23 Determining Chemical Formulas Determining both empirical and molecular formulas of a compound from the percent composition. The percent composition of a compound leads directly to its empirical formula. An empirical formula (or simplest formula) for a compound is the formula of the substance written with the smallest integer (whole number) subscripts.

24 Determining Chemical Formulas The percent composition of a compound is the mass percentage of each element in the compound. We define the mass percentage of “A” as the parts of “A” per hundred parts of the total, by mass. That is,

25 Mass Percentages from Formulas Let’s calculate the percent composition of butane, C 4 H 10. First, we need the molecular mass of C 4 H 10. Now, we can calculate the percents.

26 Determining Chemical Formulas Determining the empirical formula from the percent composition. Benzoic acid is a white, crystalline powder used as a food preservative. The compound contains 68.8% C, 5.0% H, and 26.2% O by mass. What is its empirical formula? In other words, give the smallest whole-number ratio of the subscripts in the formula C x H y O z

27 Determining Chemical Formulas Determining the empirical formula from the percent composition. For the purposes of this calculation and making calculations simpler, we will assume we have grams of sample benzoic acid. Then the percentage of each element equals the mass of each element in the sample. Since x, y, and z in our formula represent mole-mole ratios, we must first convert these masses to moles.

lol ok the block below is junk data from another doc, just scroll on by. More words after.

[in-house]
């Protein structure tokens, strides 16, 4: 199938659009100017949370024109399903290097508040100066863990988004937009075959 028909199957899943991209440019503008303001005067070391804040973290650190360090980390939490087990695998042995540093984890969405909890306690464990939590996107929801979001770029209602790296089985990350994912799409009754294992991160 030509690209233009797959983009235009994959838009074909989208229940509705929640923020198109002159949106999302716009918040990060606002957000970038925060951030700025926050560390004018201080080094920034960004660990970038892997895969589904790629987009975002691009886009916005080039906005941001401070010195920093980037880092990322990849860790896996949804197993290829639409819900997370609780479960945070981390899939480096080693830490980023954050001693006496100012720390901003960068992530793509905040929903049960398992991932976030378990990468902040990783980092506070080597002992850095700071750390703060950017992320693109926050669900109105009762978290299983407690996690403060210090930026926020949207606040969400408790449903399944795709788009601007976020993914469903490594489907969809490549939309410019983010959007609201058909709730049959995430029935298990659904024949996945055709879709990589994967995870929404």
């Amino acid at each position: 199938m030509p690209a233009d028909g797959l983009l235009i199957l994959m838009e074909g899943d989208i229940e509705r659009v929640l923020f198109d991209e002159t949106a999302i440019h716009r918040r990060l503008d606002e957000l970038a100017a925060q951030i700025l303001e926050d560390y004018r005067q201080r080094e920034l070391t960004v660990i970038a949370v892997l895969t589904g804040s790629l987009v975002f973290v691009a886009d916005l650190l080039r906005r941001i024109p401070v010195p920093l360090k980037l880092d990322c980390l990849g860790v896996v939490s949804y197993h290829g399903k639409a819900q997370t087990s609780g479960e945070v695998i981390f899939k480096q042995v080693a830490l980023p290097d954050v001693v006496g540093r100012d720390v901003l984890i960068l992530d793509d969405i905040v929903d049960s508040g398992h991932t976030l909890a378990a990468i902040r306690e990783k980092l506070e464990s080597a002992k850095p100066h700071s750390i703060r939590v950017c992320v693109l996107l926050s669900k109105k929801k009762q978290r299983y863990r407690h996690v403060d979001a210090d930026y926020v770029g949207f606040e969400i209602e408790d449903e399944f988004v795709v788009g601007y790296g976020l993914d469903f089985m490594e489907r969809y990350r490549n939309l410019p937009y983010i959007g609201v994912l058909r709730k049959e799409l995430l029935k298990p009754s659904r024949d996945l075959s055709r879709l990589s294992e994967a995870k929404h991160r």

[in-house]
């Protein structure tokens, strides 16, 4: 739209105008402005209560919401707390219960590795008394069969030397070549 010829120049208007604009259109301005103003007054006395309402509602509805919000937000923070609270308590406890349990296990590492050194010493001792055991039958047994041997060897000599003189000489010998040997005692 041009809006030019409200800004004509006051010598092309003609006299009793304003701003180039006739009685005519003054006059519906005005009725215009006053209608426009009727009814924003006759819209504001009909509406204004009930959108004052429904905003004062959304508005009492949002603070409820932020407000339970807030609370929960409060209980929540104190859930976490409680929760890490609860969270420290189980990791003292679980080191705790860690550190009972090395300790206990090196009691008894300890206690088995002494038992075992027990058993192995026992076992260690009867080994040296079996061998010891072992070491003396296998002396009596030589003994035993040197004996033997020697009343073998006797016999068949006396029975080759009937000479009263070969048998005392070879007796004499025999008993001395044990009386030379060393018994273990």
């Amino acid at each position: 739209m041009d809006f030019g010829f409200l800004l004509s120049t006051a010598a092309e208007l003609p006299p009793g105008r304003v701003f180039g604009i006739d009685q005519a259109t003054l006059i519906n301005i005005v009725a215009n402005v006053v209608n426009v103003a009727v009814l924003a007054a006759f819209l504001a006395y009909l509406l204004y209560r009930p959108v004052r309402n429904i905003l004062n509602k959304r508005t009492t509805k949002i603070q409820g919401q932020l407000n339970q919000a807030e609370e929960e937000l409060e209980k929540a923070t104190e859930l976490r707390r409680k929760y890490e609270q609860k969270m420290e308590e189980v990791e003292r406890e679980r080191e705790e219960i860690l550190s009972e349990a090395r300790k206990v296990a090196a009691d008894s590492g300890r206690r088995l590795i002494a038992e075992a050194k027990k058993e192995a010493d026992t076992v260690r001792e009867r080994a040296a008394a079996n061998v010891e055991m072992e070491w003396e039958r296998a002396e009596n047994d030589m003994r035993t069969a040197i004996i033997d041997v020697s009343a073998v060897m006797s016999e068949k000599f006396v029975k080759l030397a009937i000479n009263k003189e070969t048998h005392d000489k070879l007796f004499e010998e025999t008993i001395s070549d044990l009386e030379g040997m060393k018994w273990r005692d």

28 Determining Chemical Formulas This isn’t quite a whole number ratio, but if we divide each number by the smallest of the three, a better ratio might emerge. Determining the empirical formula from the percent composition. Our grams of benzoic acid would contain:

29 Determining Chemical Formulas Determining the empirical formula from the percent composition. Our grams of benzoic acid would contain: now it’s not too difficult to see that the smallest whole number ratio is 7:6:2. The empirical formula is C 7 H 6 O 2.

30 Determining Chemical Formulas Determining the “true” molecular formula from the empirical formula. An empirical formula gives only the smallest whole- number ratio of atoms in a formula. The “true” molecular formula could be a multiple of the empirical formula (since both would have the same percent composition). To determine the “true” molecular formula, we must know the “true” molecular weight of the compound.

31 Determining Chemical Formulas Determining the “true” molecular formula from the empirical formula. For example, suppose the empirical formula of a compound is CH 2 O and its “true” molecular weight is 60.0 g/mol. The molar weight of the empirical formula (the “empirical weight”) is only 30.0 g/mol. This would imply that the “true” molecular formula is actually the empirical formula doubled 2(CH 2 O) or C2H4O2C2H4O2

32 Molecular and structural formulas and molecular models. Return to Lecture

33 A model of a portion of a Sodium Chloride crystal. Return to Lecture

34 Common Ions of the transition metals

35 List of Polyatomic Ions Return to Lecture

36 Greek Prefixes for Covalent Compounds Nomenclature Return to Lecture

37 Making and Acid Return to Lecture

38 Molecular model of nitric acid. Return to Lecture

39 Figure 2.24: Copper (II) sulfate. Photo courtesy of James Scherer. Return to Slide 44

40 Naming Flow Chart Return to Lecture

41 Naming Flow Chart II Return to Lecture

42 Naming Acids Flow Chart Return to Lecture